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Today's Daf Yomi

April 13, 2020 | י״ט בניסן תש״פ

Masechet Shabbat is sponsored in memory of Elliot Freilich, Eliyahu Daniel ben Bar Tzion David Halevi z"l by a group of women from Kehilath Jeshurun, Manhattan.

Shabbat 38

This week’s shiurim are dedicated by Caroline Ben-Ari in appreciation of the Hadran community of Rabbanit Farber in particular and for a refuah shleima for all who need it.

If one forgot and left the pot on an open fire from before Shabbat, can one eat the food on Shabbat? Is there a difference if it was done on purpose or by accident? A braita is brought with opinions of Rabbi Meir and Rabbi Yehuda and they seem to be different than what was brought in the previous daf regarding the difference between foods that improve if left on the fire and foods that don’t improve. Which foods are in the category of “if they stay on the flame longer and shrivel, it is good for them”?  The gemara discusses returning food on Shabbat – it is unclear whether they are referring to food that was taken off the fire before Shabbat and one wants to return it on Shabbat or to return Shabbat morning? Under what conditions can one return items to the fire on Shabbat? There are a number of debates regarding requirements – does it still need to be in one’s hands and can’t be put on the ground?Does one need to have intent to return it? Does one need both? Until now, we have been discussing a type of oven/burner called a kira. What about an oven (wide at the bottom, narrow at the top) or a kupach. What is a kupach? How does it differ from a kira? Can one place items near an oven just not on top of it or inside it? Can one cook using something that was heated by the sun or by a fire?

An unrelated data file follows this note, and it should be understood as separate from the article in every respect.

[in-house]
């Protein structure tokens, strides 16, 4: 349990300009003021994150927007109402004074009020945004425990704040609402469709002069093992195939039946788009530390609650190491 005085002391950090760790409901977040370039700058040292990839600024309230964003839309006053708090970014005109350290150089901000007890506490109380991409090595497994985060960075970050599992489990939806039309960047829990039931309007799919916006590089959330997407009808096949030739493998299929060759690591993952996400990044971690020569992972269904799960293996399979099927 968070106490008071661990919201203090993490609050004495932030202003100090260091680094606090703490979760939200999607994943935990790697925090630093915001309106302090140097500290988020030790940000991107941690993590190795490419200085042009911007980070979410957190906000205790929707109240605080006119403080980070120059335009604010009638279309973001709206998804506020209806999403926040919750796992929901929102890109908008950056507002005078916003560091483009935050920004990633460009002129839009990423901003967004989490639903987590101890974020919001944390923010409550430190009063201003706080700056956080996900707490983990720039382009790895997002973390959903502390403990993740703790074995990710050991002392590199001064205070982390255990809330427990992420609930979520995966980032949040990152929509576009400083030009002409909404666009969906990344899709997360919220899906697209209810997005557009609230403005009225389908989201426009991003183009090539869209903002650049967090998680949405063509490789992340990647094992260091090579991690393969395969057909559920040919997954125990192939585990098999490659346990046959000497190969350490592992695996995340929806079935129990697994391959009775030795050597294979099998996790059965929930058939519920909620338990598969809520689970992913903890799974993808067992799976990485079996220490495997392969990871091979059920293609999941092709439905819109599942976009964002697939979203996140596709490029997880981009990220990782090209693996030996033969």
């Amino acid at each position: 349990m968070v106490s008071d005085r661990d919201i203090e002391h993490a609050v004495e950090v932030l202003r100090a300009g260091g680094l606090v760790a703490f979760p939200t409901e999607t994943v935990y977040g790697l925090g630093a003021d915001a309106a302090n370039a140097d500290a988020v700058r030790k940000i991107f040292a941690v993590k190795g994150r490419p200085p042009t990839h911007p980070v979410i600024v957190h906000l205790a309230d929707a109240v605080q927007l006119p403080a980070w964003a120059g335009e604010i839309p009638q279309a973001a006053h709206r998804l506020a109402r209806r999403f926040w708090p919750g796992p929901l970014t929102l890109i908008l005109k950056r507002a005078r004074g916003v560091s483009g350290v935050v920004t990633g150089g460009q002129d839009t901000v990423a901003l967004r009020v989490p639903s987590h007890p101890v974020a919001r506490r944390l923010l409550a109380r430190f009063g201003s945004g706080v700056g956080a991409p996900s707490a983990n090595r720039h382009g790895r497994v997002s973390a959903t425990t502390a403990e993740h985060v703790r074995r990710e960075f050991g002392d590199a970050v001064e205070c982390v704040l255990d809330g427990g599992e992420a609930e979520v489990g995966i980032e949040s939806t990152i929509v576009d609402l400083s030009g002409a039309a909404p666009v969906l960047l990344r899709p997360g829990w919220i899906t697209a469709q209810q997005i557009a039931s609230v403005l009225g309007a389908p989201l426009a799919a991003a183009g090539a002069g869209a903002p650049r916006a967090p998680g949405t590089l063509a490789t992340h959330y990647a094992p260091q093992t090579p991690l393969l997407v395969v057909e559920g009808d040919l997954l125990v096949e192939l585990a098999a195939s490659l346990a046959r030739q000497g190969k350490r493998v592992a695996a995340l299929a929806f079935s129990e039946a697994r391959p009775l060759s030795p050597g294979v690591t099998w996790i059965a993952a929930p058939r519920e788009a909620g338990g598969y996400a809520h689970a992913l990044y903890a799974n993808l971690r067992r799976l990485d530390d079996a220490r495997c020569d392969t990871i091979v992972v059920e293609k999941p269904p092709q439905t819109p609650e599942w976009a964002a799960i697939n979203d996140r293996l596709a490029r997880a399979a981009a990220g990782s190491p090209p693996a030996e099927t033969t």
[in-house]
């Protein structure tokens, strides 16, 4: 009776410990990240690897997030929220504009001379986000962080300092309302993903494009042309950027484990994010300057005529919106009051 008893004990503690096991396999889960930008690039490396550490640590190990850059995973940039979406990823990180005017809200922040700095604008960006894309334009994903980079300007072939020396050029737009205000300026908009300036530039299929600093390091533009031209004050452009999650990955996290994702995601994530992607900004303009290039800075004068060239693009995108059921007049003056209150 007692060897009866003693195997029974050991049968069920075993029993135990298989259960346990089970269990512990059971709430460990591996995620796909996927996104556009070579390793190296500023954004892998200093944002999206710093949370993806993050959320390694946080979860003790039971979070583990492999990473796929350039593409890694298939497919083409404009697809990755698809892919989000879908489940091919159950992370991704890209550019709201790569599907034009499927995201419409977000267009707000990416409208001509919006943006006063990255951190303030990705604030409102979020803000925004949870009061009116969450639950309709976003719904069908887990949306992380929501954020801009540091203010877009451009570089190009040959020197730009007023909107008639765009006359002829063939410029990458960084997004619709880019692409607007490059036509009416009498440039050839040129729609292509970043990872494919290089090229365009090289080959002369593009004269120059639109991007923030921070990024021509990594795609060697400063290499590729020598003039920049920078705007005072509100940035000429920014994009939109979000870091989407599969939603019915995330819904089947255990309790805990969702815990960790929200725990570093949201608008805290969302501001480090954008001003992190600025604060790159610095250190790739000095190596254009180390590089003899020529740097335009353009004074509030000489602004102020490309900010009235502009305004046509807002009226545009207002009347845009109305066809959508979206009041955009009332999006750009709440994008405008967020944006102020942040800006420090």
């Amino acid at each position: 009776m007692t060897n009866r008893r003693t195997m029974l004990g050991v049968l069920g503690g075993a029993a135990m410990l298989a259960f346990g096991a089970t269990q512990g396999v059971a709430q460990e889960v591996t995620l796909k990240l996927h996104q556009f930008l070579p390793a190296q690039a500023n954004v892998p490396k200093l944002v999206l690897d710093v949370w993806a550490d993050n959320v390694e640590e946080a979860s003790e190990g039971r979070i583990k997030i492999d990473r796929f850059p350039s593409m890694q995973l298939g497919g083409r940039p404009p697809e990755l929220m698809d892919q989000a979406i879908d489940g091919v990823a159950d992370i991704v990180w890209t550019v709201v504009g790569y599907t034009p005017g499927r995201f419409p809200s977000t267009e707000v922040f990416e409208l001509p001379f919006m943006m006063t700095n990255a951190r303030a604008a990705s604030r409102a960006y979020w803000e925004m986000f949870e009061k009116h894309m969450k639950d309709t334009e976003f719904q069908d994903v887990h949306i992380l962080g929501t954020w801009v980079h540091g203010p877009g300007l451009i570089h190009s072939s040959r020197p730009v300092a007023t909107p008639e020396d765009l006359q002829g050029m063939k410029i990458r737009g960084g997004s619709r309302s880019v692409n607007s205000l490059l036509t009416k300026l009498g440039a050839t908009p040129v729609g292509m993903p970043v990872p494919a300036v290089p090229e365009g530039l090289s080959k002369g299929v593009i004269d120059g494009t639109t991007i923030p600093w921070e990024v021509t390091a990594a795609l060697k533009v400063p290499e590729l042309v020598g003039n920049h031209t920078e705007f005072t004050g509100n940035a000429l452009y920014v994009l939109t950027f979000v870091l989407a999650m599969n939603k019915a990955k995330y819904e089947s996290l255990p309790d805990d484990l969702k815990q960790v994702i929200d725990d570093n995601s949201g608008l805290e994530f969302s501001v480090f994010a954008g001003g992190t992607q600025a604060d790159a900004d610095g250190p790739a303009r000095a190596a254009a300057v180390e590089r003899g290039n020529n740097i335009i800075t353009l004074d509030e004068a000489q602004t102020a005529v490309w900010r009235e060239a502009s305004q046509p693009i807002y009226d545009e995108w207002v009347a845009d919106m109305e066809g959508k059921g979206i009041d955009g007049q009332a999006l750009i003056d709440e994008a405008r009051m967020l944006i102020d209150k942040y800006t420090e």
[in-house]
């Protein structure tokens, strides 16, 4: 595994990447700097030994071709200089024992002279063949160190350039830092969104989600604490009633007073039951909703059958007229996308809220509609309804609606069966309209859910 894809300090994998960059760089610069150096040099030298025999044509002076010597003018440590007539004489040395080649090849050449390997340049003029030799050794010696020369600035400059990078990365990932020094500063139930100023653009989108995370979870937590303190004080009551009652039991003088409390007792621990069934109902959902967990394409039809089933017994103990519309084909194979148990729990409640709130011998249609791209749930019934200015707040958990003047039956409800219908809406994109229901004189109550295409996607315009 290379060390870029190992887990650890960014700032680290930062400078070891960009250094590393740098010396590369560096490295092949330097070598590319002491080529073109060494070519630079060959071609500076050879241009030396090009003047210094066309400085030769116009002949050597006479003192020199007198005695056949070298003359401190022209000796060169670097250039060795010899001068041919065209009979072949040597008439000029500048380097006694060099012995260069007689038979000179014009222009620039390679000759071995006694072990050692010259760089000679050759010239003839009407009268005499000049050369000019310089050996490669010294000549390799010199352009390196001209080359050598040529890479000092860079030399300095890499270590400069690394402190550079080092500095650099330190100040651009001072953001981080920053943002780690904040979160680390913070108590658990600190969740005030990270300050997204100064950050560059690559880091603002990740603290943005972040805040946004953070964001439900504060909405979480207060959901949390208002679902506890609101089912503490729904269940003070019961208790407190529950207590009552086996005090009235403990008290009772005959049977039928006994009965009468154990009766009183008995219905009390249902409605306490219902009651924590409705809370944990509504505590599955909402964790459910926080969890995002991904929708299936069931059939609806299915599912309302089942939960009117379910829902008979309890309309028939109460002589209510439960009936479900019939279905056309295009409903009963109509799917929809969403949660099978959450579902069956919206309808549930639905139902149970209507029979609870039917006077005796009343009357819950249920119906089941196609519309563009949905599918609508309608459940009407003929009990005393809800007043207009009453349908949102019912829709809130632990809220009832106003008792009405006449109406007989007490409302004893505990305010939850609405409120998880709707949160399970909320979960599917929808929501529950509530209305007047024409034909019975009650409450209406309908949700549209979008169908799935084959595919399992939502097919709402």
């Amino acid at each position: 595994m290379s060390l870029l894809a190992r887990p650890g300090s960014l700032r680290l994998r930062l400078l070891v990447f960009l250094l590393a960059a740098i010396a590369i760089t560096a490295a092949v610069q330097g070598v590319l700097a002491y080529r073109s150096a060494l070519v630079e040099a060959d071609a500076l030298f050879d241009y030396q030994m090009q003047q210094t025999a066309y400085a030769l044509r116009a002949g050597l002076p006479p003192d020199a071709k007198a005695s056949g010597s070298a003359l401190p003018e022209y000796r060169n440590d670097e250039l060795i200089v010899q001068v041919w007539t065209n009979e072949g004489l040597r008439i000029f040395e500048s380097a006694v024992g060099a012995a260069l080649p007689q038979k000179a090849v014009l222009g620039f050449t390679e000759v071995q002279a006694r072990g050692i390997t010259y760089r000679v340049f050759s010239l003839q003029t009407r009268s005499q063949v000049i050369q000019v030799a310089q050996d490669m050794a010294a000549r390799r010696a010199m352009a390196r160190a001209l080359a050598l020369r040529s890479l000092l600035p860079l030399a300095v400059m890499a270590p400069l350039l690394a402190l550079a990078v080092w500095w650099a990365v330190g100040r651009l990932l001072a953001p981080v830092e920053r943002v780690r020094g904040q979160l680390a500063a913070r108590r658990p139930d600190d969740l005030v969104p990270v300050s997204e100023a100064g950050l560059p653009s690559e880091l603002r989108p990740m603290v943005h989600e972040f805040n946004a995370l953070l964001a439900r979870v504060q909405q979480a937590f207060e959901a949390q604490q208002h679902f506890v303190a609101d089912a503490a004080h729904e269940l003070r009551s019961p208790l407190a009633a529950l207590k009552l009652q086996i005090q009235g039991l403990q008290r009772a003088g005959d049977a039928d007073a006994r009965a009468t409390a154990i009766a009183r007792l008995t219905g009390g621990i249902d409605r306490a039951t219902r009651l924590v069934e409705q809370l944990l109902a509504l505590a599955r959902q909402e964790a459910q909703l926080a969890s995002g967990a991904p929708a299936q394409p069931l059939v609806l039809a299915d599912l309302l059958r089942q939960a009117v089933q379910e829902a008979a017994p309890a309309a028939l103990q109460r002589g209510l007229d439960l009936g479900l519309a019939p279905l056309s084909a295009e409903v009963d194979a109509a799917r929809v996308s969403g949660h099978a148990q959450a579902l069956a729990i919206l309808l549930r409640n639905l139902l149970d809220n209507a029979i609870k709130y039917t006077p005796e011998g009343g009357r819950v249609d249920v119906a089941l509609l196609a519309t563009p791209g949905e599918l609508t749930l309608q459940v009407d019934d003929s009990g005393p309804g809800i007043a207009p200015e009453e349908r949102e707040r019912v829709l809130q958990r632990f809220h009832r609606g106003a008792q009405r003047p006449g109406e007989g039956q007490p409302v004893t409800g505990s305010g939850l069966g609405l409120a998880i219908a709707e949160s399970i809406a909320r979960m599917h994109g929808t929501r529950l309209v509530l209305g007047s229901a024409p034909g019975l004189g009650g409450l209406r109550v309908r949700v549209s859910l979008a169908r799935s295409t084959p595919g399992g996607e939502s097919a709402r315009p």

תוכן זה תורגם גם ל: עברית

שכח קדירה על גבי כירה ובשלה בשבת מהו אישתיק ולא אמר ליה ולא מידי למחר נפק דרש להו המבשל בשבת בשוגג יאכל במזיד לא יאכל ולא שנא